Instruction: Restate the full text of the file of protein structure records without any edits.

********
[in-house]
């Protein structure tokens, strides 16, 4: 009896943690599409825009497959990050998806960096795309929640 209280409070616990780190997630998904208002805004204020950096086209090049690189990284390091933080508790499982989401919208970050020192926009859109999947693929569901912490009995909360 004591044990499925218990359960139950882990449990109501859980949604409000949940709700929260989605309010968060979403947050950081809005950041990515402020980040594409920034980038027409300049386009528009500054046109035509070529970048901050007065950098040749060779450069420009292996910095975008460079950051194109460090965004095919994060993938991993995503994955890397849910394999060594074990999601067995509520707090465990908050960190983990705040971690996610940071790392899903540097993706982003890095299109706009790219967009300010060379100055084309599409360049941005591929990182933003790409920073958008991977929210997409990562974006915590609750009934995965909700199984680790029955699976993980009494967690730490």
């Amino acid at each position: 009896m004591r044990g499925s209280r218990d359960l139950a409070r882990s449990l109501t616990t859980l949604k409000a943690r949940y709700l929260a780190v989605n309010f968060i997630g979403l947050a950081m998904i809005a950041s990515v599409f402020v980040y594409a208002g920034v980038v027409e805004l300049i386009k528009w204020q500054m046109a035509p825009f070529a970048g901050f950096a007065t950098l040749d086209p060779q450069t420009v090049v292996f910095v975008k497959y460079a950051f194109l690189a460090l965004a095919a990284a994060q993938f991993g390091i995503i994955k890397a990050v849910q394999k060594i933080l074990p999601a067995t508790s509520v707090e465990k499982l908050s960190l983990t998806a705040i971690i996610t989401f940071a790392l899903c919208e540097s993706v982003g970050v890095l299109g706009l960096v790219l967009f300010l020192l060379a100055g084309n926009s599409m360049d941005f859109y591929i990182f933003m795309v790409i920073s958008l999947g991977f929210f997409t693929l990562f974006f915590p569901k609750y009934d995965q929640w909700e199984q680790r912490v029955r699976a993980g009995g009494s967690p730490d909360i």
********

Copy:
[in-house]
């Protein structure tokens, strides 16, 4: 009896943690599409825009497959990050998806960096795309929640 209280409070616990780190997630998904208002805004204020950096086209090049690189990284390091933080508790499982989401919208970050020192926009859109999947693929569901912490009995909360 004591044990499925218990359960139950882990449990109501859980949604409000949940709700929260989605309010968060979403947050950081809005950041990515402020980040594409920034980038027409300049386009528009500054046109035509070529970048901050007065950098040749060779450069420009292996910095975008460079950051194109460090965004095919994060993938991993995503994955890397849910394999060594074990999601067995509520707090465990908050960190983990705040971690996610940071790392899903540097993706982003890095299109706009790219967009300010060379100055084309599409360049941005591929990182933003790409920073958008991977929210997409990562974006915590609750009934995965909700199984680790029955699976993980009494967690730490």
């Amino acid at each position: 009896m004591r044990g499925s209280r218990d359960l139950a409070r882990s449990l109501t616990t859980l949604k409000a943690r949940y709700l929260a780190v989605n309010f968060i997630g979403l947050a950081m998904i809005a950041s990515v599409f402020v980040y594409a208002g920034v980038v027409e805004l300049i386009k528009w204020q500054m046109a035509p825009f070529a970048g901050f950096a007065t950098l040749d086209p060779q450069t420009v090049v292996f910095v975008k497959y460079a950051f194109l690189a460090l965004a095919a990284a994060q993938f991993g390091i995503i994955k890397a990050v849910q394999k060594i933080l074990p999601a067995t508790s509520v707090e465990k499982l908050s960190l983990t998806a705040i971690i996610t989401f940071a790392l899903c919208e540097s993706v982003g970050v890095l299109g706009l960096v790219l967009f300010l020192l060379a100055g084309n926009s599409m360049d941005f859109y591929i990182f933003m795309v790409i920073s958008l999947g991977f929210f997409t693929l990562f974006f915590p569901k609750y009934d995965q929640w909700e199984q680790r912490v029955r699976a993980g009995g009494s967690p730490d909360i």